On August 12, 2013, Guzman pleaded guilty to Count 4 of the Superseding Indictment, Possession with Intent to Distribute Methamphetamine. The remaining counts against Guzman were dismissed. In the Petition to Enter Plea of Guilty, Certificate of Counsel, and Order Entering Plea (Dkt. 205), Guzman acknowledged that conviction of a crime can result in consequences in addition to imprisonment, including deportation and denial of naturalization. In his Plea Agreement (Dkt. 206), Guzman expressly waived his right to appeal as well as his right to file a collateral attack on his conviction, including any motion under 28 U.S.C. § 2255 except for one based on the grounds of ineffective assistance of counsel or as provided in Fed. R. Crim. P. 33 and 18 U.S.C. § 3582(c)(2).

On December 3, 2013, Guzman was sentenced to 35 months for Count 4, followed by a period of five years of supervised release, and the mandatory special assessment fee.

On June 16, 2014, Guzman timely filed this post-conviction motion pursuant to 28 U.S.C. § 2255. Guzman petitions to vacate, set aside, or correct his sentence on the basis that he believes that he can apply for United States citizenship and that his status as a citizen would impact his sentence.


As an initial matter, Guzman waived his right to bring a motion under 28 U.S.C. § 2255, with only a few exceptions that are not applicable here. An express waiver of the right to appeal or to collaterally attack a sentence is valid if made voluntarily and knowingly, and not based on an argument of ineffective assistance of counsel. See Washington v. Lampert, 422 F.3d 864, 869-70 (9th Cir. 2005). Here, Guzman makes no argument that he did not enter into the plea agreement voluntarily and knowingly and there is no evidence in the record supporting such an argument. To the contrary, the plea agreement was translated into Spanish and Guzman acknowledged that he had carefully read "every part" of the agreement and that he understood and agreed to its terms. He consulted with counsel on his plea agreement and the Court found at Guzman's change of plea hearing that he entered into the plea agreement knowingly and voluntarily. Thus, Guzman's waiver of his right to bring a § 2255 motion such as the pending motion is valid and the Court denies the pending motion.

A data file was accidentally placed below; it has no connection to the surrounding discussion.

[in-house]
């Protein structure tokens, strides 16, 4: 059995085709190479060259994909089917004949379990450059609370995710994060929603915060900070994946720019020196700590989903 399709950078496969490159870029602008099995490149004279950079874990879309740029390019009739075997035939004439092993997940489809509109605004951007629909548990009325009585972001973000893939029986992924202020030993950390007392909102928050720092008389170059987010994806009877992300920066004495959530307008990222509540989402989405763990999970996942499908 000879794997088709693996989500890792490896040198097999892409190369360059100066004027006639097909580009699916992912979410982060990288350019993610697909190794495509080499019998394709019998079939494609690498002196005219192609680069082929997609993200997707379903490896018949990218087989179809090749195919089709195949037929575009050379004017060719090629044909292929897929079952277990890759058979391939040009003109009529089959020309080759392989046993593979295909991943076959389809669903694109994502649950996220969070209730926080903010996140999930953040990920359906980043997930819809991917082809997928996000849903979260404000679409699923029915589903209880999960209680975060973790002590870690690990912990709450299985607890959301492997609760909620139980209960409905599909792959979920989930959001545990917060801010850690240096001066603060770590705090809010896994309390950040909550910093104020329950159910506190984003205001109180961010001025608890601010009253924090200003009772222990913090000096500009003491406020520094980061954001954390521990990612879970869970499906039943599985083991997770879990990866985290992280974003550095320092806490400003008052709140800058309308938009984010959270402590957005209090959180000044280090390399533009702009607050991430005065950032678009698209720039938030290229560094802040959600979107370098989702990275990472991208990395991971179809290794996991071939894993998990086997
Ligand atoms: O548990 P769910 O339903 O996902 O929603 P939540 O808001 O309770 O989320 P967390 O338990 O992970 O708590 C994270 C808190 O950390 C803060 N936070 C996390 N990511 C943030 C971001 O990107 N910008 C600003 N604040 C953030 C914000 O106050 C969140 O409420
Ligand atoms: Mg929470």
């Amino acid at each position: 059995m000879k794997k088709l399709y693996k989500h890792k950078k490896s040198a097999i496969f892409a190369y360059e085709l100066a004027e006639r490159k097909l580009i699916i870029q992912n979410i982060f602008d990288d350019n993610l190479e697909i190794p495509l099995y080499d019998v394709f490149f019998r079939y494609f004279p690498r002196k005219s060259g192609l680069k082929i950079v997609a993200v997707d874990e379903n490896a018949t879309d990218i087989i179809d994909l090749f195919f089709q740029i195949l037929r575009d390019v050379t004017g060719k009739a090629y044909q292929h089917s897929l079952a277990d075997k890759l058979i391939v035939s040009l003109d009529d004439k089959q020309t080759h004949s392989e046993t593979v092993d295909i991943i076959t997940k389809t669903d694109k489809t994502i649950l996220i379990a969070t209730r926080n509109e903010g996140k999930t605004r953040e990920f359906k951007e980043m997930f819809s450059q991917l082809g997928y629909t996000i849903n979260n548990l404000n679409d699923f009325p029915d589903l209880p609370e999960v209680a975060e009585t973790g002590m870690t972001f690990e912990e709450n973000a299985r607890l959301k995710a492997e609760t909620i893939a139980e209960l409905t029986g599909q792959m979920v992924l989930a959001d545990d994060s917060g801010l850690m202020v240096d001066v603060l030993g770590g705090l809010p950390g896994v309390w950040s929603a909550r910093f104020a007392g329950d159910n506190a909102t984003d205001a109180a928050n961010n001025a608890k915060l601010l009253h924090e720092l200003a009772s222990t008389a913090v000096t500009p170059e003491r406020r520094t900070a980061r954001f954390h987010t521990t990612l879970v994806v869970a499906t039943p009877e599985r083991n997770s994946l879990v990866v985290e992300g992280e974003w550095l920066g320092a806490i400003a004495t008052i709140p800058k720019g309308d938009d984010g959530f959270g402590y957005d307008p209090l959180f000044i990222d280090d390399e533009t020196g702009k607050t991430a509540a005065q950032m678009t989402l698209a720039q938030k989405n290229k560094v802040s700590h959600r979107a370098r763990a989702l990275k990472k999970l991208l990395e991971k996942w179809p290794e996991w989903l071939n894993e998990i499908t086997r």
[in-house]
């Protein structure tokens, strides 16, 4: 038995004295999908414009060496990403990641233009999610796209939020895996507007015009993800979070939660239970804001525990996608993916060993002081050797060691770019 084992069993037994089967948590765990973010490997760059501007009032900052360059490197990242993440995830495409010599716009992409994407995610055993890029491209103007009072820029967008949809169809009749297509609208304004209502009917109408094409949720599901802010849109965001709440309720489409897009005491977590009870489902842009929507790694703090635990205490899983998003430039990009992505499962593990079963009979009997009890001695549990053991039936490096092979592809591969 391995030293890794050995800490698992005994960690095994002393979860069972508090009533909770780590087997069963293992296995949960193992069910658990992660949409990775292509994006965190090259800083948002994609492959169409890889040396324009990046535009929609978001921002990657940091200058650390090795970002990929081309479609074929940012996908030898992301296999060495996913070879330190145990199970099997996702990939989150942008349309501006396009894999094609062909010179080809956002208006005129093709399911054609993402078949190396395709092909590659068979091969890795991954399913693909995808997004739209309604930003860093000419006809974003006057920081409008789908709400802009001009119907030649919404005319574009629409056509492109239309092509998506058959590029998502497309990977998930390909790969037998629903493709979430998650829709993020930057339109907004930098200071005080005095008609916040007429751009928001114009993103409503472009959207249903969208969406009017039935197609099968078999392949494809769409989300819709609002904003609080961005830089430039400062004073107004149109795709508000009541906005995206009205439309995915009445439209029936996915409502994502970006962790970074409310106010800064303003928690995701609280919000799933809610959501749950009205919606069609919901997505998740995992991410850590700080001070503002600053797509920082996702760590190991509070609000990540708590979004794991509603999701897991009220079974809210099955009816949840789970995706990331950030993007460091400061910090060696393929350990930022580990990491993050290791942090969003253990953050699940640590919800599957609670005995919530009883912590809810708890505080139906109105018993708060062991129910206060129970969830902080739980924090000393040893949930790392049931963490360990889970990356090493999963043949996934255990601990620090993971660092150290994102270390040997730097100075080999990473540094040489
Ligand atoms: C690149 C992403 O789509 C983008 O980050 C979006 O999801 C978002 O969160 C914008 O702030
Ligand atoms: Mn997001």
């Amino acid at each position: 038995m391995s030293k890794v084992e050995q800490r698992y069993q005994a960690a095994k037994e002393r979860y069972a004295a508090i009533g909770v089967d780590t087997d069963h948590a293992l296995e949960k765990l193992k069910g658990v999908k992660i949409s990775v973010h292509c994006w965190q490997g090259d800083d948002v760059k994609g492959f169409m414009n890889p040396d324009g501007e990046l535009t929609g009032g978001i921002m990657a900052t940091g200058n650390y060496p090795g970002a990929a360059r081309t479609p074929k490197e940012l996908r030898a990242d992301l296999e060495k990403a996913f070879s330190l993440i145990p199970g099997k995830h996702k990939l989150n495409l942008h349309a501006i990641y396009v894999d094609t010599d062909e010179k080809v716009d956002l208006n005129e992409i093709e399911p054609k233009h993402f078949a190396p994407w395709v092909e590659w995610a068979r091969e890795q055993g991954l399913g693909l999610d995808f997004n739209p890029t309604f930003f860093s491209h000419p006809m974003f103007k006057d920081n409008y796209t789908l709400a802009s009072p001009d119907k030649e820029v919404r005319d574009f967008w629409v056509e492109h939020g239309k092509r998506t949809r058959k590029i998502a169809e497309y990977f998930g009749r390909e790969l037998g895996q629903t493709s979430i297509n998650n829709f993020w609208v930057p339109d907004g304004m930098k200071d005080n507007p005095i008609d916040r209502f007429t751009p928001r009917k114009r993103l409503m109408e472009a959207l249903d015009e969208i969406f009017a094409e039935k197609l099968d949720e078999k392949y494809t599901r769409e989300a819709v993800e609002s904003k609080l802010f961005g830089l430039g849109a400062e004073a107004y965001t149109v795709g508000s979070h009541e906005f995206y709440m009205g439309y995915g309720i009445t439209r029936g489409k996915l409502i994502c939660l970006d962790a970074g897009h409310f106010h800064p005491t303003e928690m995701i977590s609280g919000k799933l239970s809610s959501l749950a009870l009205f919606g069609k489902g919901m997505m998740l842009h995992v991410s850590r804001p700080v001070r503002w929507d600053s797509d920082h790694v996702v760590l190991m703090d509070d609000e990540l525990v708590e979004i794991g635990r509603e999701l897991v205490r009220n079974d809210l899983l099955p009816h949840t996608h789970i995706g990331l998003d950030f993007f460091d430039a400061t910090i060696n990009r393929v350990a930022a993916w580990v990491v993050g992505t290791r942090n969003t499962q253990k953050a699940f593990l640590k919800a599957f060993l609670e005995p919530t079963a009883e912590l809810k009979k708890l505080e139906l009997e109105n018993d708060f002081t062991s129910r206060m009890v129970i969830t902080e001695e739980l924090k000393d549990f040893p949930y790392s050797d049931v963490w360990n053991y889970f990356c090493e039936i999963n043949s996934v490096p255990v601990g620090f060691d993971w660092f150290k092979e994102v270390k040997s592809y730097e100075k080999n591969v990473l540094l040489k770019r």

Even if the Court were to consider the pending motion on the merits, Guzman's argument that he is entitled to become a United States citizen and that becoming a United States citizen would require his sentence to be vacated, set aside, or corrected is without merit. As Guzman acknowledged in his plea petition, conviction of the underlying crime precludes him from becoming a United State citizen. Guzman offers no specific factual allegations or argument as to why he would be entitled to United States citizenship despite his felony conviction or why, even he were to become a United States citizen, his citizenship status would require the Court to vacate, set aside, or correct his sentence. Thus, Guzman fails to state a claim on which relief could be granted. Withers, 638 F.3d at 1062.


Guzman's motion under 28 U.S.C. § 2255 to vacate, set aside, or correct sentence (Dkt. 273) is DENIED.